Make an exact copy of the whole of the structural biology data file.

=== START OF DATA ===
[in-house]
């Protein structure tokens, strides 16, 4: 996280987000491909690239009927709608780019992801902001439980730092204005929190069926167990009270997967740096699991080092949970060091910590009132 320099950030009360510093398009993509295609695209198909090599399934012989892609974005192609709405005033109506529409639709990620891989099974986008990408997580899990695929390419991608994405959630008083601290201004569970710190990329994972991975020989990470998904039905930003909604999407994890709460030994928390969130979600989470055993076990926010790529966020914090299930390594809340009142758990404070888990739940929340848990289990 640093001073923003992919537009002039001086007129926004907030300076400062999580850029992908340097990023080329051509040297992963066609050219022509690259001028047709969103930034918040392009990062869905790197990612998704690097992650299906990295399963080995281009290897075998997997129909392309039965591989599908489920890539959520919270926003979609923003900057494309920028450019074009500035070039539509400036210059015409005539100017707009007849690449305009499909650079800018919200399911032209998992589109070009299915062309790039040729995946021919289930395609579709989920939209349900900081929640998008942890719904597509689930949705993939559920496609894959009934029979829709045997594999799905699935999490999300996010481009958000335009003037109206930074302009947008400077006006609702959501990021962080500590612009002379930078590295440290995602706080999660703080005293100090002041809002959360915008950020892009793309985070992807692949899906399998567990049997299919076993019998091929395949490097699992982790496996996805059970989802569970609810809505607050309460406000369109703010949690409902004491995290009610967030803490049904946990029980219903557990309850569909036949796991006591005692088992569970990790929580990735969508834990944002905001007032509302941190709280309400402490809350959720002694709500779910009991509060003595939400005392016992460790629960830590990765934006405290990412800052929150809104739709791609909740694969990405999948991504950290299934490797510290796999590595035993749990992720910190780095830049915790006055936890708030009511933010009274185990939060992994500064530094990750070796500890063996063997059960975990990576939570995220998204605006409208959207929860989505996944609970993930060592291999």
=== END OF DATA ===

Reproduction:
[in-house]
């Protein structure tokens, strides 16, 4: 996280987000491909690239009927709608780019992801902001439980730092204005929190069926167990009270997967740096699991080092949970060091910590009132 320099950030009360510093398009993509295609695209198909090599399934012989892609974005192609709405005033109506529409639709990620891989099974986008990408997580899990695929390419991608994405959630008083601290201004569970710190990329994972991975020989990470998904039905930003909604999407994890709460030994928390969130979600989470055993076990926010790529966020914090299930390594809340009142758990404070888990739940929340848990289990 640093001073923003992919537009002039001086007129926004907030300076400062999580850029992908340097990023080329051509040297992963066609050219022509690259001028047709969103930034918040392009990062869905790197990612998704690097992650299906990295399963080995281009290897075998997997129909392309039965591989599908489920890539959520919270926003979609923003900057494309920028450019074009500035070039539509400036210059015409005539100017707009007849690449305009499909650079800018919200399911032209998992589109070009299915062309790039040729995946021919289930395609579709989920939209349900900081929640998008942890719904597509689930949705993939559920496609894959009934029979829709045997594999799905699935999490999300996010481009958000335009003037109206930074302009947008400077006006609702959501990021962080500590612009002379930078590295440290995602706080999660703080005293100090002041809002959360915008950020892009793309985070992807692949899906399998567990049997299919076993019998091929395949490097699992982790496996996805059970989802569970609810809505607050309460406000369109703010949690409902004491995290009610967030803490049904946990029980219903557990309850569909036949796991006591005692088992569970990790929580990735969508834990944002905001007032509302941190709280309400402490809350959720002694709500779910009991509060003595939400005392016992460790629960830590990765934006405290990412800052929150809104739709791609909740694969990405999948991504950290299934490797510290796999590595035993749990992720910190780095830049915790006055936890708030009511933010009274185990939060992994500064530094990750070796500890063996063997059960975990990576939570995220998204605006409208959207929860989505996944609970993930060592291999």